TWO Conservative MPs have defended their decision to vote against an amendment to the Trade Bill which would have given the High Court powers to revoke trade agreements if a country is found to have committed genocide.

MPs voted on the amendment - proposed by the House of Lords - on Tuesday. Prior to Brexit the European Union had the final say on any trade agreements.

A total of 33 Conservative MPs rebelled by voting to retain the Lords amendment in the Bill, led by former ministers Nus Ghani and Sir Iain Duncan Smith.It was defeated by 319 votes to 308.

One of those who voted to reject the amendment was Workington MP Mark Jenkinson. “This would have automated the revocation by the High Court of England and Wales of trade agreements with partner countries where the court makes a preliminary judgement a signatory to that agreement has committed genocide," he said.

“This would have undermined the separation of powers between the judiciary and parliament, and eroded the royal prerogative powers to conduct international relations.”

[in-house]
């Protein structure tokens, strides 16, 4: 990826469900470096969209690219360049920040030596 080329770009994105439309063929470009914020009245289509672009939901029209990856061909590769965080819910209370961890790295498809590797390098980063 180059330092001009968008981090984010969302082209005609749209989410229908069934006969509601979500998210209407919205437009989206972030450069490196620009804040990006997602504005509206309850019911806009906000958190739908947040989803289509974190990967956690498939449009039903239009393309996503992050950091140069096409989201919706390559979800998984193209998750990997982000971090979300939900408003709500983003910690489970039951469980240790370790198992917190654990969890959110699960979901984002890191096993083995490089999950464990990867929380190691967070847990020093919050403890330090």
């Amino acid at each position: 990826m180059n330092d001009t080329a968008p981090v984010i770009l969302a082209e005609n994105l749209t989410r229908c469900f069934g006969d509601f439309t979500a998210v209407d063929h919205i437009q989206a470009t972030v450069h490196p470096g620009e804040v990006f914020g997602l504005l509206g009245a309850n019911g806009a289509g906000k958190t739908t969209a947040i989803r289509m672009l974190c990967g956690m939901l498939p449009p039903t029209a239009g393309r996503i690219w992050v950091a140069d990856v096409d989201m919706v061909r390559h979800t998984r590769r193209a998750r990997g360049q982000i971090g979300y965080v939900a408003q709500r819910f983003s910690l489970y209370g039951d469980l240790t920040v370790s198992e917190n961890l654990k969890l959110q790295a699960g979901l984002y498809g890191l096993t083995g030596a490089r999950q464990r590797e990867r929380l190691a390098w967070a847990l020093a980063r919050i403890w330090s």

He said “it cannot be right” an international agreement scrutinised by Parliament could be revoked by the courts and the Government should conduct international relations, not the High Court.

He added the Government was committed to ensuring its trade policy was consistent with it human rights obligations and took the issue of human rights abuses extremely seriously.

Copeland MP Trudy Harrison said: "The two matters are entirely separate. Judges will take the decision whether genocide has occurred based on all available and credible evidence and we have announced a package of measures to prevent any UK organisation, public or private from being complicit or from profiting in any way from human rights violations in Xinjiang, China.

"This should not be confused with the broader purpose of the Trade Bill, which is allowing a rolling over of existing trade agreements we had within the EU. Going forward, the UK now has the opportunity to capitalise on its independent trading policy. As we have already proven with the comprehensive deal signed by Japan, which gives international recognition for some of Britain's finest produce, such as our very own Lakeland Herdwick Lamb and Cumberland sausages.

"With the newly inaugurated President Joe Biden and Vice-President Kamala Harris in office, the Government is still keen to continue negotiating for a substantial trade deal with our American partners.

"I look forward to this new era for British commerce."